Multi-million pound plans for a roadside service complex on the border of Aberdeenshire and Angus have been blocked at appeal by Scottish Ministers.
The Mains of Luther proposal, just off the A90 Dundee to Aberdeen dual carriageway near Luthermuir, aimed to create almost 120 jobs and pump up to £3 million per year into the local economy.
Luther Farm Services modelled their vision on for the 13-acre development on a successful services complex on the M5 near Gloucester, drawing up a scheme which included a farm shop, restaurant, café, steak house, hotel, petrol station and four shops.
Aberdeenshire’s Kincardine and Mearns committee previously supported the in-principle plan, but the decision was subsequently overturned by the authority’s infrastructure services committee, leading to the appeal.
In newly-released findings, Scottish Government-appointed reporter Claire Milne has flagged up road safety concerns in relation to the busy trunk road and said she does not believe the complex would sit will within the local area.
Luthermuir lies almost a mile away and Ms Milne highlighted the council’s view that the proposed site, on the northbound side of the dual carriageway, was “conveniently accessible”.
“I do not agree with the appellant that it would be within the same visual envelope as Luthermuir,” she said.
“The council considers public transport links to the site to be limited and walking and cycling not a realistic option for employees or visitors.”
On the road safety question, the reporter commented: “Transport Scotland has not objected, but their response is conditional.
“The council highlights its duty of care for users of the B974/A90 junction.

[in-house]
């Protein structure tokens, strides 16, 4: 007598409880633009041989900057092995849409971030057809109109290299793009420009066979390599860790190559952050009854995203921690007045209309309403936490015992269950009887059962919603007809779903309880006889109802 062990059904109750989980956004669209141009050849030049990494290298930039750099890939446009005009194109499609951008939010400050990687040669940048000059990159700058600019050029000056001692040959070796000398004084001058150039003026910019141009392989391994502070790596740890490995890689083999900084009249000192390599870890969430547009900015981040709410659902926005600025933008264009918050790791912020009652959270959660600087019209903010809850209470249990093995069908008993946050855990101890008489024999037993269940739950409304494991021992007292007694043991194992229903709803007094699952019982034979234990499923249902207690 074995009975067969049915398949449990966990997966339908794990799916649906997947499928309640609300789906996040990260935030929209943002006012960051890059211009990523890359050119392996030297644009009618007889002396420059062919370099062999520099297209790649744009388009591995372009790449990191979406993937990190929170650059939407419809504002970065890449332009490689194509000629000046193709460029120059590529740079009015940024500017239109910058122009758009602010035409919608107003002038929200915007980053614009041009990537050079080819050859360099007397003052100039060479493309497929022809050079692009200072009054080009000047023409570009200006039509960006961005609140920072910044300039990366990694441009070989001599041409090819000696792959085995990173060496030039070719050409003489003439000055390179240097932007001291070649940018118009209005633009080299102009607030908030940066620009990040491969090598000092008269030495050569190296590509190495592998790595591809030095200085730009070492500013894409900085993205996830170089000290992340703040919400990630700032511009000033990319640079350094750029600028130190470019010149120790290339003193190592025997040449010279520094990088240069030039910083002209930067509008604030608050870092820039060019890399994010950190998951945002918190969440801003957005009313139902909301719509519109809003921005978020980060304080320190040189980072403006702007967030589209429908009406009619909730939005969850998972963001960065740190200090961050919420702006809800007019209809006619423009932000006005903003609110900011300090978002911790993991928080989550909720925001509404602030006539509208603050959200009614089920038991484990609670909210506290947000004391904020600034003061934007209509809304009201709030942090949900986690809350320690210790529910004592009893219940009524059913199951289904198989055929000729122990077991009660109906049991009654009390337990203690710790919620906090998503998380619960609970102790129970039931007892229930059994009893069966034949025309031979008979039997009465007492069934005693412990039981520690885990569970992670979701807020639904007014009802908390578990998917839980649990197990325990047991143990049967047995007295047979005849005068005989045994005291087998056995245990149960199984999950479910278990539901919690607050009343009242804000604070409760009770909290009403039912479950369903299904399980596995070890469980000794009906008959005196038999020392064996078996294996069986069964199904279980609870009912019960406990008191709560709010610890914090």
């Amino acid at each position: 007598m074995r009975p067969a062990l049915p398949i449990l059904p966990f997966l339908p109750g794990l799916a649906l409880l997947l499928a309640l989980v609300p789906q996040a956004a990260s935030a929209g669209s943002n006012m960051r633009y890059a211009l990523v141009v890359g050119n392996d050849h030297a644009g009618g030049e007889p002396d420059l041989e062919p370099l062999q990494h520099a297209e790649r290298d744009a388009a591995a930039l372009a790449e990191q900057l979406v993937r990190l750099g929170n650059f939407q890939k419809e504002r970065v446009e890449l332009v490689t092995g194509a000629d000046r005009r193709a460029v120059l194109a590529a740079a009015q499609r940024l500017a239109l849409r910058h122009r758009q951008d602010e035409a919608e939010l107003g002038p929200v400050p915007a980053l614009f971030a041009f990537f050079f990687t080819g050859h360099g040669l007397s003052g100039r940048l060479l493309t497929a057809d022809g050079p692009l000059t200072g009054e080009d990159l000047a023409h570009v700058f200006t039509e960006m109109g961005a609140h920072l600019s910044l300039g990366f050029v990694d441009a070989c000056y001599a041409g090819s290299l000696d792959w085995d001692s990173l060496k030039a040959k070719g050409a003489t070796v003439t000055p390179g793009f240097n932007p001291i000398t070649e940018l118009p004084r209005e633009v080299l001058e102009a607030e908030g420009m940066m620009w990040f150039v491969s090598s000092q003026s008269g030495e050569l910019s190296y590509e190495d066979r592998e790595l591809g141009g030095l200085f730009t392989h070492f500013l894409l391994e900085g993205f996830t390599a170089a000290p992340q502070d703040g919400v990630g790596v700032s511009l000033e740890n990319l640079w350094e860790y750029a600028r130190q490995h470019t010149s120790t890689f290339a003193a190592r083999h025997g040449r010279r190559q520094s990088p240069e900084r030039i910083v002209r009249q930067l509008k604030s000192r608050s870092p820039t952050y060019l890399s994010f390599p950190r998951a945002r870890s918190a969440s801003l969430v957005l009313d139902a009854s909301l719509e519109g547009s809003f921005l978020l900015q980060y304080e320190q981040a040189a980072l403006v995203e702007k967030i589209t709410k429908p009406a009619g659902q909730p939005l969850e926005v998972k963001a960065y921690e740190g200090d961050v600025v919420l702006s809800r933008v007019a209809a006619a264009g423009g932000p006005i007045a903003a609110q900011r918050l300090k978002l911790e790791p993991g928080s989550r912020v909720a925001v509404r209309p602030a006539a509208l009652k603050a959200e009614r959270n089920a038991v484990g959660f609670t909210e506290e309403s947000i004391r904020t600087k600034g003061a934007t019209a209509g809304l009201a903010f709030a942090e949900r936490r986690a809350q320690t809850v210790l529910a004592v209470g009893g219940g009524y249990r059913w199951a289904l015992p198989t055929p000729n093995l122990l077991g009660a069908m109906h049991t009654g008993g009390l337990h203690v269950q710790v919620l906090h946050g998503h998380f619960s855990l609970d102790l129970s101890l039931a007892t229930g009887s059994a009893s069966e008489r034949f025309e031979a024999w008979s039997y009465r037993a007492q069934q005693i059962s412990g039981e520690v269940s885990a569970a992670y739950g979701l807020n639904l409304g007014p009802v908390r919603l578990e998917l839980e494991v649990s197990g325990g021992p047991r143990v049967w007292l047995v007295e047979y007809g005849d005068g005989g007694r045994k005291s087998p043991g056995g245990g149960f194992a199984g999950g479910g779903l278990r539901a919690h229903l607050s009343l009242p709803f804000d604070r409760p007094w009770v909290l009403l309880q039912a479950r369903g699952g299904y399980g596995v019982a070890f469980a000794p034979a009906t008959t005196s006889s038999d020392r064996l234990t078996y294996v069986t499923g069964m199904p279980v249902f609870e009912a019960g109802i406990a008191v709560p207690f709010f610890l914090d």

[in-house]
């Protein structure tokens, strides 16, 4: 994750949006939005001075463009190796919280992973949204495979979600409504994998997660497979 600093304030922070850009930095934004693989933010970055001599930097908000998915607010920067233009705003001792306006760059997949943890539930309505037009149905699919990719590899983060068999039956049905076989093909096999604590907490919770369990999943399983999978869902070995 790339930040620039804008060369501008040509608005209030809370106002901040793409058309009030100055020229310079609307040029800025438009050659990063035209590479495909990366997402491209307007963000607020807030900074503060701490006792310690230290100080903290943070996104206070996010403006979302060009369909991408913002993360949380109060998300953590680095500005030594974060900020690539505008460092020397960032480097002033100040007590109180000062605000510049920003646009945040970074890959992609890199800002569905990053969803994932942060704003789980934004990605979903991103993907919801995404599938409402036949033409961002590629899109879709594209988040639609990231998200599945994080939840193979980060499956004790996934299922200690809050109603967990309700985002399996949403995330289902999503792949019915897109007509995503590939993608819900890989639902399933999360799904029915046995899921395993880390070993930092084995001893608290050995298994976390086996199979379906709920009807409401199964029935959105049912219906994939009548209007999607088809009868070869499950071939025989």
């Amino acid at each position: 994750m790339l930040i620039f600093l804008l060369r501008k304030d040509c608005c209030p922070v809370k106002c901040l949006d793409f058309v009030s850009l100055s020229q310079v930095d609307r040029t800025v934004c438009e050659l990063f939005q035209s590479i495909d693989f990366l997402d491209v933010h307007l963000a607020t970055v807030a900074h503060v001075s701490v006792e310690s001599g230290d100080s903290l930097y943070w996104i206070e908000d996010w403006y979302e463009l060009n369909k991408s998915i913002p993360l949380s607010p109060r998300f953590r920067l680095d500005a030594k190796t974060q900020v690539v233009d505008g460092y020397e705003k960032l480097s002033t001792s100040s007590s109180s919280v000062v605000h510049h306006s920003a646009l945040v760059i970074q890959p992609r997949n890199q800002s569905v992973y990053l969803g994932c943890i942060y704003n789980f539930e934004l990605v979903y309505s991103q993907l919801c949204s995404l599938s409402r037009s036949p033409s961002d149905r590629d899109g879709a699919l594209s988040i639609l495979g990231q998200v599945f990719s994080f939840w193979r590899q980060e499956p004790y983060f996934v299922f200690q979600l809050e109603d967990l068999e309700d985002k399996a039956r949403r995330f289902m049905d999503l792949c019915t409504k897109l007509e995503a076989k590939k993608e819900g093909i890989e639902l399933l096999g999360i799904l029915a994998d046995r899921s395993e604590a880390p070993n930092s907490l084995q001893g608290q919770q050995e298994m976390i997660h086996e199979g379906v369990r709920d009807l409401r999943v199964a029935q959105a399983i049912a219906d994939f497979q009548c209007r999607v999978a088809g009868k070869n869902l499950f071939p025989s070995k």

“It considers Transport Scotland’s requirement for signage to restrict HGV movements would not prevent buses and service vehicles from accessing the development and it would also be unenforceable as there would be no means of differentiating development traffic from local traffic using the junction, described as a “substandard at-grade” connection with the main A90.”
The reporter also questioned the development’s suitability as a service station.
The statement said: “Roadside services by their very nature require to be adjacent to the road.
“In a conventional sense, I do not consider the proposal to be roadside services.
“While I accept that the proposed uses and location of the site means it could provide some essential goods and facilities to those travelling on the A90, this would not be its only function or entirely exclusive.”
“The proposal would also represent tourism development in the countryside and would not relate well to settlements, would not be well-connected or reduce the need to travel, and I am not satisfied that it would provide adequate measures to ensure road safety.
“Any net economic and social benefits would not be sufficient to overcome these fundamental concerns,” said the reporter.